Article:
WASHINGTON, (AFP):- US lawmakers Wednesday launched a contentious debate on legislation aimed at curbing the power of Big Tech firms with a sweeping reform of antitrust laws.
House Judiciary Committee members began what was expected to be lengthy debate preceding a vote on a series of bills with potentially massive implications for large online platforms and consumers who use them.
The legislation could force an overhaul of the business practices of Google, Apple, Amazon and Facebook, or potentially lead to a breakup of the dominant tech giants. But critics argue the measures could have unintended consequences that would hurt consumers and some of the most popular online services.
Representative David Cicilline, who headed a 16-month investigation that led to the legislation, said the bills are aimed at restoring competition in markets stymied by monopolies.
“The digital marketplace suffers from a lack of competition. Many digital markets are defined by monopolies or duopoly control,” Cicilline said as the hearing opened.
“Amazon, Apple, Facebook and Google are gatekeepers to the online economy. They bury or by rivals and abuse their monopoly power conduct that is harmful to consumers, competition, innovation and our democracy.”
The bills would restrict how online platforms operate, notably whether tech giants operating them could favor their own products or services.
The measures would also limit mergers or acquisitions by Big Tech firms aimed at limiting competition, and make it easier for users to try new services by requiring data “portability” and “interoperability.”
The fate of the bills remained unclear, with some Republicans and moderate Democrats expressing concerns despite bipartisan support.
Republican Representative Ken Buck, a supporter of the initiative, said the legislation “represents a scalpel, not a chainsaw, to deal with the most important aspects of antitrust reform,” in dealing with “these monopolists (who) routinely use their gatekeeper power to crush competitors, harm innovation and destroy the free market.”
But Republican Jim Jordan criticized the effort, renewing his argument that Big Tech firms suppress conservative voices.
“These bills don’t fix that problem — they make it worse,” Jordan said. “They don’t break up Big Tech. They don’t stop censorship.”
Steve Chabot, another Republican, called the initiative “an effort for big government to take over Big Tech.”
Debate was expected to last well into the evening on six bills, including one newly added measure to enable state antitrust lawsuits to keep jurisdiction in their original filing location.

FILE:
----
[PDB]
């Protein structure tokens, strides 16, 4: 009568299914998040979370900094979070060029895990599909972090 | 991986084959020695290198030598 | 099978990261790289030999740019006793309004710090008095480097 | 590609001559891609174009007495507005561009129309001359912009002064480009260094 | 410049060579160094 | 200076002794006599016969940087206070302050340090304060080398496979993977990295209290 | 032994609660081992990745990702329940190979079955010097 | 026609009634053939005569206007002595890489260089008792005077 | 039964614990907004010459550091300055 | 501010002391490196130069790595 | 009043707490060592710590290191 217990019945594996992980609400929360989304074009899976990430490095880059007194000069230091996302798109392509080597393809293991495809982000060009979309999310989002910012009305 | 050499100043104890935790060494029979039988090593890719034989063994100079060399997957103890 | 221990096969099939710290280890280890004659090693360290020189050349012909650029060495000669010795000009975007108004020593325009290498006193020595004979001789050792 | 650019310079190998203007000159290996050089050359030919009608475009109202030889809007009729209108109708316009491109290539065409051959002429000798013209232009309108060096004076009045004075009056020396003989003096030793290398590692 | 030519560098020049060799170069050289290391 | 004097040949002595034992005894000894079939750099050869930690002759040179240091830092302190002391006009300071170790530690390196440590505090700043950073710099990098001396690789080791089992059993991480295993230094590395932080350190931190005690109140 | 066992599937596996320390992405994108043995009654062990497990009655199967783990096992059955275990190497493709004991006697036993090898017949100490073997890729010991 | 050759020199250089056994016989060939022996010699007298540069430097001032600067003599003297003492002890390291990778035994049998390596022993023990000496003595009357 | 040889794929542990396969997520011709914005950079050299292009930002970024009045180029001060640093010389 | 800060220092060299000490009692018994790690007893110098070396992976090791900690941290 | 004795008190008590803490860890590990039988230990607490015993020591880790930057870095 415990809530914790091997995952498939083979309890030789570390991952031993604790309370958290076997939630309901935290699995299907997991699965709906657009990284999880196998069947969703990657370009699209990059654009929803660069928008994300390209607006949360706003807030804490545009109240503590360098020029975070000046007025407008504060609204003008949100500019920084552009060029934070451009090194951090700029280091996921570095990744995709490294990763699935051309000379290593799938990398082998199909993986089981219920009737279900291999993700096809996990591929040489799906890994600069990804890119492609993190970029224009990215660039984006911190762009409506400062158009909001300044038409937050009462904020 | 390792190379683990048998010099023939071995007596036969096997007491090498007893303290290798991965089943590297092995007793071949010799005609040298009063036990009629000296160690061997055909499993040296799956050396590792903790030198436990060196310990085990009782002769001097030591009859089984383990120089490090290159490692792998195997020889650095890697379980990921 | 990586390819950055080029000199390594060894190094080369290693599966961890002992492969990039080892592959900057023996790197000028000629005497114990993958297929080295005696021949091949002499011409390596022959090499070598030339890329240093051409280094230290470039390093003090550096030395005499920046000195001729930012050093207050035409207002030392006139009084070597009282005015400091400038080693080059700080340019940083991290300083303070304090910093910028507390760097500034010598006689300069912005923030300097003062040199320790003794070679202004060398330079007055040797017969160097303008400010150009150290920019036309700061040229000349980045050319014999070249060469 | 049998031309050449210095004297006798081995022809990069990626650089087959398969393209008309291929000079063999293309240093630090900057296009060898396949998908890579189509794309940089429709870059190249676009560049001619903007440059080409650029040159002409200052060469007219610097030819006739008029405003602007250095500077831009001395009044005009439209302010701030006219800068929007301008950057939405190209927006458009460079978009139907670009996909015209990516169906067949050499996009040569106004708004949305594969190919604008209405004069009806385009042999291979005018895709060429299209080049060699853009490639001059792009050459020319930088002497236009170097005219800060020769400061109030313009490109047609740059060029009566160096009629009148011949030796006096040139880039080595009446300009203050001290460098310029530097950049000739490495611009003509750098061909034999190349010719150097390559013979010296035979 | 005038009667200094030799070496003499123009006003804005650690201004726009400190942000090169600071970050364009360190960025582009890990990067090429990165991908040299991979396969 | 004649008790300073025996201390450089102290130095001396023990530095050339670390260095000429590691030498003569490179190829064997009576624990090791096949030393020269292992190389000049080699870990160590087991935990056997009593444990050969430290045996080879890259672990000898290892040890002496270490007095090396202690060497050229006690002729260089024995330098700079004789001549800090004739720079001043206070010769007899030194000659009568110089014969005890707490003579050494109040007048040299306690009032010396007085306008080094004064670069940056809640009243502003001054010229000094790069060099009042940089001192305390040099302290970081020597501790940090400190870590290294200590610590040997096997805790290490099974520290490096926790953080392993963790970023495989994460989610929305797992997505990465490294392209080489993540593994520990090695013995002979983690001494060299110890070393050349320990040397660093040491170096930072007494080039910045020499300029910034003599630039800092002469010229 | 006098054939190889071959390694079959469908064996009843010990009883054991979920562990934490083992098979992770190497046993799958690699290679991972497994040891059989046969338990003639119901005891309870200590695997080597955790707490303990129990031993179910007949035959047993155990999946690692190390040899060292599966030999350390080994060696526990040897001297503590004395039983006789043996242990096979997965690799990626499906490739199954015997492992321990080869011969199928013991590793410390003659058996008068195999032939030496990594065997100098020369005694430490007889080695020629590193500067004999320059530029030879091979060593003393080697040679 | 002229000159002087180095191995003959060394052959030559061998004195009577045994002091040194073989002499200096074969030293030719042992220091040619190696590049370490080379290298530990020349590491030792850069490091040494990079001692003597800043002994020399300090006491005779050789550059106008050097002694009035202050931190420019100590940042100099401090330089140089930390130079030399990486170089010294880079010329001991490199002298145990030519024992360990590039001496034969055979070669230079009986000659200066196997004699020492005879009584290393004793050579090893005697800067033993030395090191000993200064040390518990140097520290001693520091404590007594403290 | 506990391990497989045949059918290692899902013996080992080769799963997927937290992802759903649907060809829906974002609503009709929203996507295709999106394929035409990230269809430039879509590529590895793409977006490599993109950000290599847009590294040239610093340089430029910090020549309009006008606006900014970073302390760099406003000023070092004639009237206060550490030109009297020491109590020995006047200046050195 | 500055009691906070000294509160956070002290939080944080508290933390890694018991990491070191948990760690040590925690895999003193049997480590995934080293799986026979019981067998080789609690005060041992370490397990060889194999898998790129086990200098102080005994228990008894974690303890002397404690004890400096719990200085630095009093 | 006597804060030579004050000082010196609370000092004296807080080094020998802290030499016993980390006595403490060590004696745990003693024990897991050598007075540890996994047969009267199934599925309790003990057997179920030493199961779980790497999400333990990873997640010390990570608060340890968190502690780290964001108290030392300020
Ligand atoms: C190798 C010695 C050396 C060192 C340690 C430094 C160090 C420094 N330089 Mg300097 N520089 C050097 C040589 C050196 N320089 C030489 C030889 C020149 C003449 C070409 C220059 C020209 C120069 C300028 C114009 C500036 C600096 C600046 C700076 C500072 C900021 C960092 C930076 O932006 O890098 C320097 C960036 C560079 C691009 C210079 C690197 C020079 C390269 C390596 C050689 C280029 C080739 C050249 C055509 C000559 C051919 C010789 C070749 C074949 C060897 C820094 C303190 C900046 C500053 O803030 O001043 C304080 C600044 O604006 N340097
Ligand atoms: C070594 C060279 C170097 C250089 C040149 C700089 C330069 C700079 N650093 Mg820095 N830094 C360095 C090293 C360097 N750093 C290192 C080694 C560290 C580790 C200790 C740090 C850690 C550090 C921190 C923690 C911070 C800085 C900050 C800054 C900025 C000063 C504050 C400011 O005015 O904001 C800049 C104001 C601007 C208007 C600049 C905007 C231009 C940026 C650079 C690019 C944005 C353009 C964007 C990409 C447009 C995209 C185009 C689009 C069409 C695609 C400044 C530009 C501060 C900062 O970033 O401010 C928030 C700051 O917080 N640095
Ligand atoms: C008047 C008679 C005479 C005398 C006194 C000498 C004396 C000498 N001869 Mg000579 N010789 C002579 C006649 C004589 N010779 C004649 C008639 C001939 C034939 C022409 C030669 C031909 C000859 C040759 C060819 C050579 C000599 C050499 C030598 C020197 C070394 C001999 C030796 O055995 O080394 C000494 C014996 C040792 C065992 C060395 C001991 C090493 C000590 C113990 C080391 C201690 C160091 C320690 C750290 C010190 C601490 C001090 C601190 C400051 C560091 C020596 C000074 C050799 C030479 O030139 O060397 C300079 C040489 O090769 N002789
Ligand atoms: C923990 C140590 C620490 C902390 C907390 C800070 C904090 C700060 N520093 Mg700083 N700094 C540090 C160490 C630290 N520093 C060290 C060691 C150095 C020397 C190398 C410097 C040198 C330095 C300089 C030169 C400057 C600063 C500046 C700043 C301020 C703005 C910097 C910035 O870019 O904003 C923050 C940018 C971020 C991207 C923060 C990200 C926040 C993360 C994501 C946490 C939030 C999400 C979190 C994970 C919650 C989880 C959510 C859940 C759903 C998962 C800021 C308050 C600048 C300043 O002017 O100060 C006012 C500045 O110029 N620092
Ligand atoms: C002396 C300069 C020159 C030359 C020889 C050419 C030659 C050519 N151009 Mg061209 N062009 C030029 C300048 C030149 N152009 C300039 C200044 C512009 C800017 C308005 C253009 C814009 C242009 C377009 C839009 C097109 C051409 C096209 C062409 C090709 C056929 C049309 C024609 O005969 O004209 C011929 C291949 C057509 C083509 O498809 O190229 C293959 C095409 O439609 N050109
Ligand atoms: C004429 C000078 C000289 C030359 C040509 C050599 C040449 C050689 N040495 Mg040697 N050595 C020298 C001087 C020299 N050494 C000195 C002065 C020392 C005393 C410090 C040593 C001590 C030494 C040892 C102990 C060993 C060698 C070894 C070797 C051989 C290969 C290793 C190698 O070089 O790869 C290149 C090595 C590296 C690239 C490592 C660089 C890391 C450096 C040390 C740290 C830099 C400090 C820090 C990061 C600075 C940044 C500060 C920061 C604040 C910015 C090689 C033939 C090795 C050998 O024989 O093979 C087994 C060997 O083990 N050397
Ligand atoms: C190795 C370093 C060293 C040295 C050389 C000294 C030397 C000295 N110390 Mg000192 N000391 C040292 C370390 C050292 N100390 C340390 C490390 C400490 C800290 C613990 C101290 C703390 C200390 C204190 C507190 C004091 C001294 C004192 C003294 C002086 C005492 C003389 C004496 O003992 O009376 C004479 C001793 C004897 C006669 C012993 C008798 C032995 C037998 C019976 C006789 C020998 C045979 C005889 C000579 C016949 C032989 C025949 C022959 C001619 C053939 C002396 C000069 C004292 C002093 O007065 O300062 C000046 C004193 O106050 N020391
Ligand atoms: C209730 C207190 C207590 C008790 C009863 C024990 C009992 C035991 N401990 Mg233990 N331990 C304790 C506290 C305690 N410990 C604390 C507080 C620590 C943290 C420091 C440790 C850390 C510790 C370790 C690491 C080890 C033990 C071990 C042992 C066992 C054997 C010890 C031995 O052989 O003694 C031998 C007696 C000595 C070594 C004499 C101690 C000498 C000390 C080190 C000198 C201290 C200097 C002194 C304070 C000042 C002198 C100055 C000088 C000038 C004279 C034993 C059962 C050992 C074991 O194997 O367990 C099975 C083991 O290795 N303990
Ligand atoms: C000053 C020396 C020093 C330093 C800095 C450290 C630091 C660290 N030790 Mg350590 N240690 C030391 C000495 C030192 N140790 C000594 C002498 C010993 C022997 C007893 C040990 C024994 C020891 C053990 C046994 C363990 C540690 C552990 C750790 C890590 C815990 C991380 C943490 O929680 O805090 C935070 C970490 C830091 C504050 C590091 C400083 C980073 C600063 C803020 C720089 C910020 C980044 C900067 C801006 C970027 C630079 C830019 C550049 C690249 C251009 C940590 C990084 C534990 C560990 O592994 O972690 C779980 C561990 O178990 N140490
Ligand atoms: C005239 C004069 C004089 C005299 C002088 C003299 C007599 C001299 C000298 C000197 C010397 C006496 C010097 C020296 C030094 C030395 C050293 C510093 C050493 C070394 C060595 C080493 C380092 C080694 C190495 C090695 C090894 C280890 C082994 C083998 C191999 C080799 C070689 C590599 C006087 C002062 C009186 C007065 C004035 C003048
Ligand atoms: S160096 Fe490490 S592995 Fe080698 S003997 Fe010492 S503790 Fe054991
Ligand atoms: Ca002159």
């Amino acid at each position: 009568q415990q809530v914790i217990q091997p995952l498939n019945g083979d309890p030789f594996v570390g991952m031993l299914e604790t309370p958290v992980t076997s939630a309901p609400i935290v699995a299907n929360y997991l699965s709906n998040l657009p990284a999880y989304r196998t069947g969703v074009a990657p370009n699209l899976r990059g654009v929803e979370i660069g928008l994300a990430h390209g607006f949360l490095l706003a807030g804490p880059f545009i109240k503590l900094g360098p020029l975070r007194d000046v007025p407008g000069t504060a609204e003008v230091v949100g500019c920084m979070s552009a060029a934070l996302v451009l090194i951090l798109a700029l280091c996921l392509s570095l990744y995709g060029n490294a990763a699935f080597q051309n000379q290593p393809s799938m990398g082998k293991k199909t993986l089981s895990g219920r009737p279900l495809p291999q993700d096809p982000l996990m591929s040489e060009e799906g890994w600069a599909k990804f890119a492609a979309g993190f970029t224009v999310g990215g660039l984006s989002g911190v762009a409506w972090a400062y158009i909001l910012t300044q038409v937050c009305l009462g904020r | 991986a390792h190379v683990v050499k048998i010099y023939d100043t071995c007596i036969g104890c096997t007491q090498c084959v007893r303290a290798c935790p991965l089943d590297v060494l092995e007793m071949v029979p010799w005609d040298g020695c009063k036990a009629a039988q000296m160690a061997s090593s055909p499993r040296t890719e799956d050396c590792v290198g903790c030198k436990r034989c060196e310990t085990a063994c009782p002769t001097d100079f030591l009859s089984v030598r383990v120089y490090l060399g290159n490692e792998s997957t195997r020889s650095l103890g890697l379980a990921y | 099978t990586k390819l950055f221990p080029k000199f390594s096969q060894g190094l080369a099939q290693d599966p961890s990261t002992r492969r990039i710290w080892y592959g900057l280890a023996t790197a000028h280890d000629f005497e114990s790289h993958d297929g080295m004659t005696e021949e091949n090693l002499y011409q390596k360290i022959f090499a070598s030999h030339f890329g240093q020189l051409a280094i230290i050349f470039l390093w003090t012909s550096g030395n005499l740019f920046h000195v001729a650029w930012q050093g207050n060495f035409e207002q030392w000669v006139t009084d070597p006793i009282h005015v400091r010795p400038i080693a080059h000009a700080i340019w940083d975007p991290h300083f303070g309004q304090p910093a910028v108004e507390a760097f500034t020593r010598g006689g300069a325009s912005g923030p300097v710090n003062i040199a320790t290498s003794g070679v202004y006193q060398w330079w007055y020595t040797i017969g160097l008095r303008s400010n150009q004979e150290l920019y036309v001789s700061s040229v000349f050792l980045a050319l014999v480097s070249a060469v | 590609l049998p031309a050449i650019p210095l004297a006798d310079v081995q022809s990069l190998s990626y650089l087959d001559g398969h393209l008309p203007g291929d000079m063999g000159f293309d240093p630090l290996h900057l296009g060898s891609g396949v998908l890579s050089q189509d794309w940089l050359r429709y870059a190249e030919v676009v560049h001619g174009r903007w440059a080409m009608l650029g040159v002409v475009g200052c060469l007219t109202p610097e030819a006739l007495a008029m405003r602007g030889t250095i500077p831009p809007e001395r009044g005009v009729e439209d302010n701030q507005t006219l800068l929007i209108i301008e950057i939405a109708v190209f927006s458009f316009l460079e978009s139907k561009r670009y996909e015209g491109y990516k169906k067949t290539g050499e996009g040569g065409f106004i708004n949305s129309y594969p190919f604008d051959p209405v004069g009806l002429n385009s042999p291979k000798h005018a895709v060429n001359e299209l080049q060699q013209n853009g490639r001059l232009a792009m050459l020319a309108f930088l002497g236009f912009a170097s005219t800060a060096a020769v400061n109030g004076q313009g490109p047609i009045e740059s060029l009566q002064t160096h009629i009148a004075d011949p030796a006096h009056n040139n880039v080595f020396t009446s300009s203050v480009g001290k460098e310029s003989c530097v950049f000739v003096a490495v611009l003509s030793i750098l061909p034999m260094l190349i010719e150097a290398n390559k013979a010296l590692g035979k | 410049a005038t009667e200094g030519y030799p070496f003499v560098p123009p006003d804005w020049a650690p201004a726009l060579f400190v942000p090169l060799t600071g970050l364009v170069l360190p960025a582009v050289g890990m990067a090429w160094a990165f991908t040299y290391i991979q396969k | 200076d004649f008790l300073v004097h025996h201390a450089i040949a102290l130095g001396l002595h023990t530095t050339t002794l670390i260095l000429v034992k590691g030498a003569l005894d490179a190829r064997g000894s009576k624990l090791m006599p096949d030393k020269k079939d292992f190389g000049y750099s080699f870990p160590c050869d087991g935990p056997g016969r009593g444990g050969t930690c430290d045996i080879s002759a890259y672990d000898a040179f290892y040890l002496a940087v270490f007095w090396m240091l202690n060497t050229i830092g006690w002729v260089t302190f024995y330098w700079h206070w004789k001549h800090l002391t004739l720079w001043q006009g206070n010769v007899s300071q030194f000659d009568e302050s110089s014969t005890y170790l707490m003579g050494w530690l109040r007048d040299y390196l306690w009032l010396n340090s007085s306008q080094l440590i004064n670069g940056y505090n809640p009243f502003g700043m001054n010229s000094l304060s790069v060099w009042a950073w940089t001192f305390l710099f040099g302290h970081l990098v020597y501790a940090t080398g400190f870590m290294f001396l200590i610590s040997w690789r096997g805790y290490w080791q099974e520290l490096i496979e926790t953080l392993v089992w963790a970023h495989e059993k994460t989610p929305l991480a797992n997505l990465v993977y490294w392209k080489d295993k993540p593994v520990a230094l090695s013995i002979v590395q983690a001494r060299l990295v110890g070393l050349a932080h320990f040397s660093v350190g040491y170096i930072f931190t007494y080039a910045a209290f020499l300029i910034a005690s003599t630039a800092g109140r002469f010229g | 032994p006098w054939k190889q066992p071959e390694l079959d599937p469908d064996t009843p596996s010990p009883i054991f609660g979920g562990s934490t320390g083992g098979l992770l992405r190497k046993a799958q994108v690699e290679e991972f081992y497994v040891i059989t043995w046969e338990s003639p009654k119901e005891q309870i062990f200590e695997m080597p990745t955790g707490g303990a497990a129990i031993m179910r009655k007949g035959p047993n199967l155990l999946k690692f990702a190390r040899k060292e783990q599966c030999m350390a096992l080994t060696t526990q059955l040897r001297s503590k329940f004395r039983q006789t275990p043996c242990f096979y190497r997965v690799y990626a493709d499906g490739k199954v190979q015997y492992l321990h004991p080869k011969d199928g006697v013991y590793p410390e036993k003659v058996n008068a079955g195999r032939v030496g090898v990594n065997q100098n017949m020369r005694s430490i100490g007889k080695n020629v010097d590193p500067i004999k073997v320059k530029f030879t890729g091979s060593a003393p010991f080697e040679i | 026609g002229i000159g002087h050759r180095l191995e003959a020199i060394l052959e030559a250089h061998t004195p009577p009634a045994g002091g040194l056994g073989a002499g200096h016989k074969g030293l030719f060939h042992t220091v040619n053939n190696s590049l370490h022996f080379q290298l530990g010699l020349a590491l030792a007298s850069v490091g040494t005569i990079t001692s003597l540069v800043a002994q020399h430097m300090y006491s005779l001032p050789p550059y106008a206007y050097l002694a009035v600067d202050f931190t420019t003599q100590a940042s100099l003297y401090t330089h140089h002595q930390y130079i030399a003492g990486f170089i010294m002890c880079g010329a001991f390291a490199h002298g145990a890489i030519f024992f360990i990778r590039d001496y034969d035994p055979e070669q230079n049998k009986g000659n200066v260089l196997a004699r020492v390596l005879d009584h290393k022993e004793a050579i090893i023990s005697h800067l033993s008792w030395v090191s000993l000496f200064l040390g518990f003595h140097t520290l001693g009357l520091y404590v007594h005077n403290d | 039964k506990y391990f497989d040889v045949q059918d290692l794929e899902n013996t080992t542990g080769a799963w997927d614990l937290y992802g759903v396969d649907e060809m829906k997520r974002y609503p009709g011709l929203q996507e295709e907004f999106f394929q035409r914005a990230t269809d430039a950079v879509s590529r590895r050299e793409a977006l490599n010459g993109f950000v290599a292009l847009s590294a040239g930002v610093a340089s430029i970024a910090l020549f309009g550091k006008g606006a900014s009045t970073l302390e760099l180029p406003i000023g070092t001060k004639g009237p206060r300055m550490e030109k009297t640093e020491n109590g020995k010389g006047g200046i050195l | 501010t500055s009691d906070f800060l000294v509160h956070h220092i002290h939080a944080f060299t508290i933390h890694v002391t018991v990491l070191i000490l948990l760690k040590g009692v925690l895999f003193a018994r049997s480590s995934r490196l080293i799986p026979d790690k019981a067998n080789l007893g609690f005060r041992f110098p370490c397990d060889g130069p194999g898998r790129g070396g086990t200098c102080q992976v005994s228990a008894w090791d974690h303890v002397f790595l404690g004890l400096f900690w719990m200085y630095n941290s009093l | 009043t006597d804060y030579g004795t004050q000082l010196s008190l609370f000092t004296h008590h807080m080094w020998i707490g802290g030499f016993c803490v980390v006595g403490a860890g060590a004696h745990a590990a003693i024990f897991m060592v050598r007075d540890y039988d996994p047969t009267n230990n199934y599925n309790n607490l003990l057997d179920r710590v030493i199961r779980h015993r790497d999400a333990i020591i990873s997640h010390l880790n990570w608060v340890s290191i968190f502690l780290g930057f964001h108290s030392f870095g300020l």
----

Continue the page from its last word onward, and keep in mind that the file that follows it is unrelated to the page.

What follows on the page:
The panel approved on a 29-12 vote a bill that was the least controversial, increasing merger filing fees to give more funding for antitrust enforcement.
– Pushback from industry –
Tech firms and others warned of negative consequences for popular services people rely on, potentially forcing Apple to remove its messaging apps from the iPhone or Google to stop displaying results from YouTube or Maps.
Apple released a report arguing that one likely impact — opening up the iPhone to apps from outside platforms — could create security and privacy risks for users.
Forcing Apple to allow “sideloading” of apps would mean “malicious actors would take advantage of the opportunity by devoting more resources to develop sophisticated attacks targeting iOS users,” the report said.
Amazon vice president Brian Huseman warned of “significant negative effects” both for sellers and consumers using the e-commerce platform, and reduced price competition.
“It will be much harder for these third-party sellers to create awareness for their business,” Huseman said.
“Removing the selection of these sellers from Amazon’s store would also create less price competition for products, and likely end up increasing prices for consumers. The committee is moving unnecessarily fast in pushing these bills forward.”
The measures may also impact Microsoft, which has not been the focus of the House antitrust investigation but which links services such as Teams messaging and Bing search to its Windows platform, and possibly other firms.
Analyst Daniel Ives at Wedbush Securities said the chances of passage of a major antitrust overhaul were slim, and that any enforcement action would be limited in the absence of new legislation.
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